1. Ordinary index

​ This is the most basic index. It does not have any restrictions on the default BTREE type of index in MyISAM, and it is also the index we use in most cases.

  • create index
CREATE INDEX index_name ON table_name (column(length))
ALTER TABLE table_name ADD INDEX index_name (column(length))
CREATE TABLE table_name (id int not null auto_increment,title varchar(30),PRIMARY KEY(id),INDEX index_name(title(5)))
show index from test;
create index normal_index on test(title);
# After viewing the execution plan, intuitively feel the query time
explain select * from test where title='plus or minus zero 0';
  • view index
SHOW INDEX FROM [table_name];
SHOW KEYS FROM [table_name]; # It is intended that the keys keyword can be used in MySQL
  • drop index
DROP INDEX index_name ON table_name;
ALTER TABLE table_name DROP INDEX index_name;
2. Unique Index

Similar to a normal index, the difference is that the value of the index column must be unique, but null values ​​are allowed (note that it is different from the primary key). If it is a composite index, the combination of column values ​​must be unique, the creation method and the normal index class

  • create index
CREATE UNIQUE INDEX index_name ON table_name (column(length))
ALTER TABLE table_name ADD UNIQUE INDEX index_name (column(length))
CREATE TABLE table_name (id int not null auto_increment,title varchar(30),PRIMARY KEY(id),UNIQUE INDEX index_name(title(5)))
create unique index unique_index on tescher(name);
explain select * from teacher where name='teacher 3';
drop index unique_index on teacher;
3. Full-text indexing

​ ​ ​ MySQL supports full-text indexing and full-text retrieval since version 3.23.23. FULLTEXT indexes can be used with MyISAM tables before MySQL 5.6, and InnoDB after MySQL 5.7; they can be used as CREATE TABLE from CHAR, VARCHAR or TEXT columns A part of the statement is created, or subsequently added using ALTER TABLE or CREATE INDEX. For larger datasets, entering your data into a table without a FULLTEXT index and then creating the index is faster than entering the data into an existing FULLTEXT index. However, keep in mind that for large-capacity data tables, generating a full-text index is a very time-consuming and hard-disk space-consuming practice. ​ The full-text index does not support Chinese well. If you search in Chinese, you can only search according to the leftmost control, and if it is in English, you can match the middle.

  • create index
CREATE FULLTEXT INDEX index_name ON table_name(column(length))
ALTER TABLE table_name ADD FULLTEXT index_name(column);
CREATE TABLE table_name(id int not null auto_increment,title varchar(30),PRIMARY KEY(id),FULLTEXT index_name(title))
  • The created full-text index needs to be used with match( column, column) against('content').
    • The columns in the match must be the same as the columns used to create the full-text index. For example, when creating a full-text index (id,name) and match(name), the full-text index cannot be used, and a full-text index for the name column must be established separately.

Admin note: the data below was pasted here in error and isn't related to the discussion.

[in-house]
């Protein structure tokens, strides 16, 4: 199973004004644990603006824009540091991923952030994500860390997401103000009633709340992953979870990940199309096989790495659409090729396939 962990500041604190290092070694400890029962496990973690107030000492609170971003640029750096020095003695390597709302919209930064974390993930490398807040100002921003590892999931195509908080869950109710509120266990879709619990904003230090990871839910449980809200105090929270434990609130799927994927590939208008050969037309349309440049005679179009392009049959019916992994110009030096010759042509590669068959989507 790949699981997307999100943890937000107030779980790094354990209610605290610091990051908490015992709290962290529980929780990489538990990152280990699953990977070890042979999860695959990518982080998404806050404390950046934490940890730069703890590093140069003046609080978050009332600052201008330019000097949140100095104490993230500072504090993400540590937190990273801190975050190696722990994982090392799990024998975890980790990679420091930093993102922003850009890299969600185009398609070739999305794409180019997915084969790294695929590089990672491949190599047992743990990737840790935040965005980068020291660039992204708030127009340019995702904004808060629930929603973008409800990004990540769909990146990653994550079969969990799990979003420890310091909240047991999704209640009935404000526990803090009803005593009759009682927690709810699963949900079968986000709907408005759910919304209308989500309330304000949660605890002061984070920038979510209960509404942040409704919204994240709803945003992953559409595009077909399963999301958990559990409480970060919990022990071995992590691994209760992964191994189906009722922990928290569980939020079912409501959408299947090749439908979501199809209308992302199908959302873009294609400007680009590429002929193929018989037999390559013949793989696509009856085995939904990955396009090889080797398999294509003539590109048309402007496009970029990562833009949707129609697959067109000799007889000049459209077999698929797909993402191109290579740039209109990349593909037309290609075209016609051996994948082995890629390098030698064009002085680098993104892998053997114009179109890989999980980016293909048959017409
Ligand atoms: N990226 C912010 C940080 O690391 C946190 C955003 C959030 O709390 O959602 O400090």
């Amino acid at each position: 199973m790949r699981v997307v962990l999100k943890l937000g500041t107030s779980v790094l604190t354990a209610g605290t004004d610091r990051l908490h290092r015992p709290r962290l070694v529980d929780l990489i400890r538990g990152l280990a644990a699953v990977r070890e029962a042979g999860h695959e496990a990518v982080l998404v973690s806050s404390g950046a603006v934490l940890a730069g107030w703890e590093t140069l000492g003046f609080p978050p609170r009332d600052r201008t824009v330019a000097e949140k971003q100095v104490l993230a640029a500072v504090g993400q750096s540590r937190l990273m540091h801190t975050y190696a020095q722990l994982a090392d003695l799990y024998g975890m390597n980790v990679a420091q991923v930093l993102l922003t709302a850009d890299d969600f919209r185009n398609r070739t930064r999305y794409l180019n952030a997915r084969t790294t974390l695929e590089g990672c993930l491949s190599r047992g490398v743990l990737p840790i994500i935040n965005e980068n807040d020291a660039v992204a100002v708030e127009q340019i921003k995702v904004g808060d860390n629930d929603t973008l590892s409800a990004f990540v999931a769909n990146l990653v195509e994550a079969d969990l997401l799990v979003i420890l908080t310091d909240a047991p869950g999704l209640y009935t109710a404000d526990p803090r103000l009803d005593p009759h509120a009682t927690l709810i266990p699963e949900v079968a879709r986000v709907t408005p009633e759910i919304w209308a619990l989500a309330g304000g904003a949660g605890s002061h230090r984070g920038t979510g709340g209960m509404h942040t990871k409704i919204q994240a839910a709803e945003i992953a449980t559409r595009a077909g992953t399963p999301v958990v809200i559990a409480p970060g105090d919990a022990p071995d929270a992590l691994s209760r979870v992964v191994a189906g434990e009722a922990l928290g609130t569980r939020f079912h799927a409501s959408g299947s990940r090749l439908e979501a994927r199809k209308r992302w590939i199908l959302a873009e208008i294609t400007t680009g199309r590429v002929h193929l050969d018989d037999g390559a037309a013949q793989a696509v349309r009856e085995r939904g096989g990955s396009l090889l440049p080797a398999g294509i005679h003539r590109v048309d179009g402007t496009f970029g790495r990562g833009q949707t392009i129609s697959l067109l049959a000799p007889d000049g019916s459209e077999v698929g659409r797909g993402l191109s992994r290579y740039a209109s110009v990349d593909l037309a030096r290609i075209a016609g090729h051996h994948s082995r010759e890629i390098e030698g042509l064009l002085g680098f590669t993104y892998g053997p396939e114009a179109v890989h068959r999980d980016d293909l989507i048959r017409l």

alter table teacher add column(address varchar(200));
update teacher set address='Beijing Haidian';
create fulltext index full_index3 on teacher(name,address);
explain select * from teacher where match(address) against('Beijing');
select * from student where match(address) against('bei' in NATURAL LANGUAGE mode);
drop index full_index3 on teacher;
    • There are three modes of content in against
    • Natural language mode: IN NATURAL LANGUAGE MODE
    • Boolean mode: IN BOOLEAN MODE
    • Query expansion mode: WITH QUERY EXPANSION
    • natural language patterns
update teacher et address='Shanxi Jincheng' where id=2;
update teacher set address='Shanxi Jinzhong' where id=3;
create fulltext index full_index_address on teacher(address);
show index from teacher;
select * from teacher;
# You can find it in Changping, Beijing, but you can't find it in Beijing
explain select * from teacher where match(address) against('Shanxi Jincheng' in natural language mode);
    • Boolean mode: supports special symbols. Timely searches on columns that are not full-text indexed are also possible, but very slow. When querying, you must start the query from the far left, for example: Jincheng, Shanxi, cannot be queried according to Jinheng
+ Must have (data bars that do not contain Karma keywords are ignored).
- Not allowed (excluding the specified keyword, all containing the keyword will be ignored)
> Increase the weight value of the matching data
< Decrease the weight of the matching data
~ Replicating its relevance from formal, indicating that owning the word reduces relevance (but not as much as-Exclude it), but the weight value is reduced at the lower end.
* Wild words, do not want to be in front of other more and more formulas, this should be connected after the string.
"" Enclose a sentence in double quotation marks to indicate that it must be completely consistent and cannot be split.
# Query Shanxi *Yes, but *Jincheng can't
explain select * from teacher where match(address) against('Shanxi*' in boolean mode);
    • Query expansion. Expand the query when querying, and query the content related to the reverse and conditions
update teacher set address='oracle beijing changping' where id=1;
update teacher set address='haidian fengtai beijing' where id=2;
update teacher set address='oracle is database' where id=3;
# Only two rows can be queried
explain select * from teacher where match(address) against('beijing changping' in natural language mode);
# Three lines are found in the query, because the oracle appears in the beijing changping peer, and the oracle is considered to be related to the beijing changping during the query, so the query is performed according to the oracle
explain select * from teacher where match(address) against('beijing changing' with query EXPANSION);
  • Chinese dismantling porcelain ngram

Since there are spaces in Chinese, MySQL has built-in ngram Chinese word segmentation plugin since 5.7.6. You can set the whole Chinese to split words according to the specified size.